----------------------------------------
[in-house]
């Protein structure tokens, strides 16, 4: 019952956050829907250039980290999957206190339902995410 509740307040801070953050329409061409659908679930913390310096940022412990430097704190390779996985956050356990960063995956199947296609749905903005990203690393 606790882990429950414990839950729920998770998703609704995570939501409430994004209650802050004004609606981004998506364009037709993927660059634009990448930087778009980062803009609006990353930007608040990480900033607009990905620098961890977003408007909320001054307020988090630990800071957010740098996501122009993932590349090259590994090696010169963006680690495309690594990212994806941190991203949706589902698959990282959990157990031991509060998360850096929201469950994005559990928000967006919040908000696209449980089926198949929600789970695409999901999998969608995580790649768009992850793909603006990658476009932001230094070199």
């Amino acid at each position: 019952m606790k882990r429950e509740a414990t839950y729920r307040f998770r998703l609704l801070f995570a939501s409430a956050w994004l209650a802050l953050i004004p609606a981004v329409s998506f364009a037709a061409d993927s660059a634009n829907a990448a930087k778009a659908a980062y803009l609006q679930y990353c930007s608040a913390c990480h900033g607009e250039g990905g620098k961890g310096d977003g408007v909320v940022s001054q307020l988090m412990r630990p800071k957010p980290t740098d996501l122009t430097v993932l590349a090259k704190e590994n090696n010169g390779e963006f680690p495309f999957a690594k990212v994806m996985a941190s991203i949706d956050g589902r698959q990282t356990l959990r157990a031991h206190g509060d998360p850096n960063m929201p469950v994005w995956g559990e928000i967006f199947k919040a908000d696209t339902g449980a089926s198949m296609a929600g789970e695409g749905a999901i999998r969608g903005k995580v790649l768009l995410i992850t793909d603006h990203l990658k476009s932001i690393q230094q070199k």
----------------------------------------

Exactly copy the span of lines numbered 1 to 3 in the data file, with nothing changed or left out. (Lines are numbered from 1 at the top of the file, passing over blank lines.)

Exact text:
[in-house]
């Protein structure tokens, strides 16, 4: 019952956050829907250039980290999957206190339902995410 509740307040801070953050329409061409659908679930913390310096940022412990430097704190390779996985956050356990960063995956199947296609749905903005990203690393 606790882990429950414990839950729920998770998703609704995570939501409430994004209650802050004004609606981004998506364009037709993927660059634009990448930087778009980062803009609006990353930007608040990480900033607009990905620098961890977003408007909320001054307020988090630990800071957010740098996501122009993932590349090259590994090696010169963006680690495309690594990212994806941190991203949706589902698959990282959990157990031991509060998360850096929201469950994005559990928000967006919040908000696209449980089926198949929600789970695409999901999998969608995580790649768009992850793909603006990658476009932001230094070199």
């Amino acid at each position: 019952m606790k882990r429950e509740a414990t839950y729920r307040f998770r998703l609704l801070f995570a939501s409430a956050w994004l209650a802050l953050i004004p609606a981004v329409s998506f364009a037709a061409d993927s660059a634009n829907a990448a930087k778009a659908a980062y803009l609006q679930y990353c930007s608040a913390c990480h900033g607009e250039g990905g620098k961890g310096d977003g408007v909320v940022s001054q307020l988090m412990r630990p800071k957010p980290t740098d996501l122009t430097v993932l590349a090259k704190e590994n090696n010169g390779e963006f680690p495309f999957a690594k990212v994806m996985a941190s991203i949706d956050g589902r698959q990282t356990l959990r157990a031991h206190g509060d998360p850096n960063m929201p469950v994005w995956g559990e928000i967006f199947k919040a908000d696209t339902g449980a089926s198949m296609a929600g789970e695409g749905a999901i999998r969608g903005k995580v790649l768009l995410i992850t793909d603006h990203l990658k476009s932001i690393q230094q070199k």